SGV: What are some of the challenges and opportunities for the Syrian opposition and for Damascus if and when Assad falls?

AA: All depends on how this matter is accomplished. Assad could lose control of Damascus, but then what? He does not have to leave the country, he could still go barricade himself along the coast, threatening to use chemical weapons if attacked there. In this scenario, only prolonged negotiations can get the Syrian pieces back together. Also, an internal coup can take place, but then, we will be stuck with the coup leaders who could be equally unacceptable to the rebels, especially if they included members of Assad’s inner circle.

In short, there are many scenarios and variations to consider here, each bringing its own complications. The main challenge, however, is for opposition groups to realize that a new Syria will have to be a truly decentralized entity in order to better accommodate regional and communal concerns and expectations, and prevent a prolonged civil war pitting not only rebels against pro-Assad militias, but also regions against each other. We can already see a showdown looming between moderates and Islamist groups, we need to avoid further complicating this matter, by allowing pragmatism to prevail not ideology.

SGV: How does the Syrian opposition view Russia and China who have consistently vetoed UN resolutions which would have enforced a cessation of violence and reprisal attacks? If the Syrian opposition succeeds, will the new Syrian leadership expel Russian and Chinese diplomats for abandoning them in their time of need?

AA: Relations with Russia and China, especially Russia, will be strained for a long time to come should the revolutionaries have anything to say about this. That’s why the Russians want much of the ancien regime to survive in the upcoming period of transition.

SGV: What is your vision for Syria’s future?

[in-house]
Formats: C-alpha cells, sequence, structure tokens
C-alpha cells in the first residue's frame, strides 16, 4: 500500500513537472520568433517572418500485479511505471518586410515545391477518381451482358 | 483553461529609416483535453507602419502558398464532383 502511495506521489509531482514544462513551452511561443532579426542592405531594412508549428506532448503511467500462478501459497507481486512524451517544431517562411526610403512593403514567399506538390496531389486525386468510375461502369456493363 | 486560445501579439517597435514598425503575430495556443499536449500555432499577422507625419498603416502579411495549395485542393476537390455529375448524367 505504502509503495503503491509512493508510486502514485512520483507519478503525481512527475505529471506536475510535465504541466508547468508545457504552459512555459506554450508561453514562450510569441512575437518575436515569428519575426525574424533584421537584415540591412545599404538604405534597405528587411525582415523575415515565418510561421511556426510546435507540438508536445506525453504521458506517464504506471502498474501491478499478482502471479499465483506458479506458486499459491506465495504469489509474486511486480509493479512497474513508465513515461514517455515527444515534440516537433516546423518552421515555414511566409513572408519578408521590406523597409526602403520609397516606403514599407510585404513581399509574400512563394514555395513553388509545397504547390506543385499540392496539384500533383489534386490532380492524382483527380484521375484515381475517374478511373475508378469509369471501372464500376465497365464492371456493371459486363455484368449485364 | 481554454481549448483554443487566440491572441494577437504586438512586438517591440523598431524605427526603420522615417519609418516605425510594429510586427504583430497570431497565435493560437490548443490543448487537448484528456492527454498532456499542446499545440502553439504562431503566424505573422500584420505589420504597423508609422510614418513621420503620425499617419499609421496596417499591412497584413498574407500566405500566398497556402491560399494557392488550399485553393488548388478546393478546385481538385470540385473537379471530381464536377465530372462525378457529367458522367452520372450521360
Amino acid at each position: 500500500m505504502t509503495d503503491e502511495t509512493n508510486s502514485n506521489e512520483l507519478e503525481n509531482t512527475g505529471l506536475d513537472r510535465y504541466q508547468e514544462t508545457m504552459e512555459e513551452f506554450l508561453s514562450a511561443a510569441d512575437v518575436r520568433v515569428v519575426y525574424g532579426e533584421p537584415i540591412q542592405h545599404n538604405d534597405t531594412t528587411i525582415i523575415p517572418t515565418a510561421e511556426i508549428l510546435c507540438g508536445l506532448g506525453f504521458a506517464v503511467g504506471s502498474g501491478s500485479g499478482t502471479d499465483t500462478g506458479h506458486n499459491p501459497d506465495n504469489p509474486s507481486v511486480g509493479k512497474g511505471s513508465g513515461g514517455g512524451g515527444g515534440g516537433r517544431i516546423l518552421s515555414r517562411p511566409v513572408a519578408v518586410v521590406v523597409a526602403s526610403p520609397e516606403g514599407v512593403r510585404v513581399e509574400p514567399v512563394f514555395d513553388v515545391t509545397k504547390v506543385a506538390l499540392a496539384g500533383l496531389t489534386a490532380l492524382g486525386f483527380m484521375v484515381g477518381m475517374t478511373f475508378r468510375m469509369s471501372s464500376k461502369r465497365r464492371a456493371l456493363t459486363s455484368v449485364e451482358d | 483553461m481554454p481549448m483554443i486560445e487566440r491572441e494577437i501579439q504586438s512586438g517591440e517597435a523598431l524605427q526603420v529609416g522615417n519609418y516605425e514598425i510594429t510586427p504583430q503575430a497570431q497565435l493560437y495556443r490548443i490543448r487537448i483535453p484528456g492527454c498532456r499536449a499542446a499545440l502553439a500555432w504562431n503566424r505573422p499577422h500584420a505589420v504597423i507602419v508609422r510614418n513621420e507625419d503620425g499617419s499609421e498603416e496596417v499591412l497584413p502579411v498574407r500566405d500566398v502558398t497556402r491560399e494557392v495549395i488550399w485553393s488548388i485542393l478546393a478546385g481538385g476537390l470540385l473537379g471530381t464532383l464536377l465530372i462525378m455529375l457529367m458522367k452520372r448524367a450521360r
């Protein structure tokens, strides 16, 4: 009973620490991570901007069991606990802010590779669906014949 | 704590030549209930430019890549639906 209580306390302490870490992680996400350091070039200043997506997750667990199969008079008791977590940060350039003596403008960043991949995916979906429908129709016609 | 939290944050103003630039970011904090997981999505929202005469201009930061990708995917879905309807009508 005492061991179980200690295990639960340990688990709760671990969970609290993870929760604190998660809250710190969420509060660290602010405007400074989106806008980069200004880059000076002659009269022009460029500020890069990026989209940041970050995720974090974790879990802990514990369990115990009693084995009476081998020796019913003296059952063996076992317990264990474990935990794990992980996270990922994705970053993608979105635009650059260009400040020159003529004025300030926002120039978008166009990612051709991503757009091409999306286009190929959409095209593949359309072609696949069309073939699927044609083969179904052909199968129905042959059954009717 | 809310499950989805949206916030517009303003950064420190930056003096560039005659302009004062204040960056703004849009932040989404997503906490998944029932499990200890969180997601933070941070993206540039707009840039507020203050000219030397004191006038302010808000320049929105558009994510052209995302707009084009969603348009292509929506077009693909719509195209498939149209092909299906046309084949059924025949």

AA: A decentralized entity with a bicameral parliament, a strong system of checks and balances meant to preserve the civilian and civil nature of the state including separation of powers and quotas for women and minorities in the parliament and government institutions, a small professional stand-in army, supported, for a period at least, by regional police forces meant to ensure regional stability and security, a constitutional court, strong union, universal healthcare, and massive investment in infrastructure and education.

SGV: Finally, what is your message to the Syrian people and to the United States?

AA: To the Syrian people I say: This revolution was necessary. Rule by a corrupt and authoritarian clique can never pave the way to development and progress. Assad has had ample time to prevent such a development by undertaking genuine reforms, but he didn’t, because he obviously was not interested in genuine reforms. The sacrifices that have been made over the last few months will go to waste if Syria is allowed to implode. By committing so many crimes and losing so much control, the regime has already fallen, we should now be focusing on finding ways and visions that can allow us to put the state back together again. For this, we should resist the natural urge to seek revenge against those who supported the regime, and should listen more to the rational and moderate voices in our midst. We also have to be patient, because the transition ahead will be longer than we had originally hoped for.

To the United States I say: It’s about time you undertook a more proactive attitude towards the crisis in Syria. While intervention fatigue is understandable in some respect, in reality, the US does not have that luxury. Its inaction has already empowered the enemies of liberty. While each intervention by the US will bring with it its fair share of mistakes and might not necessarily help the US cultivate new friends, failure to act in time will surely pave the way to disaster and will surely make America many new enemies. The simple truth is: the world is impotent when America fails to lead. The world has had twenty months to tackle the Syrian crisis on its own, and what did it accomplish except for making the situation worse.

SGV: Thank you for taking the time to speak with us.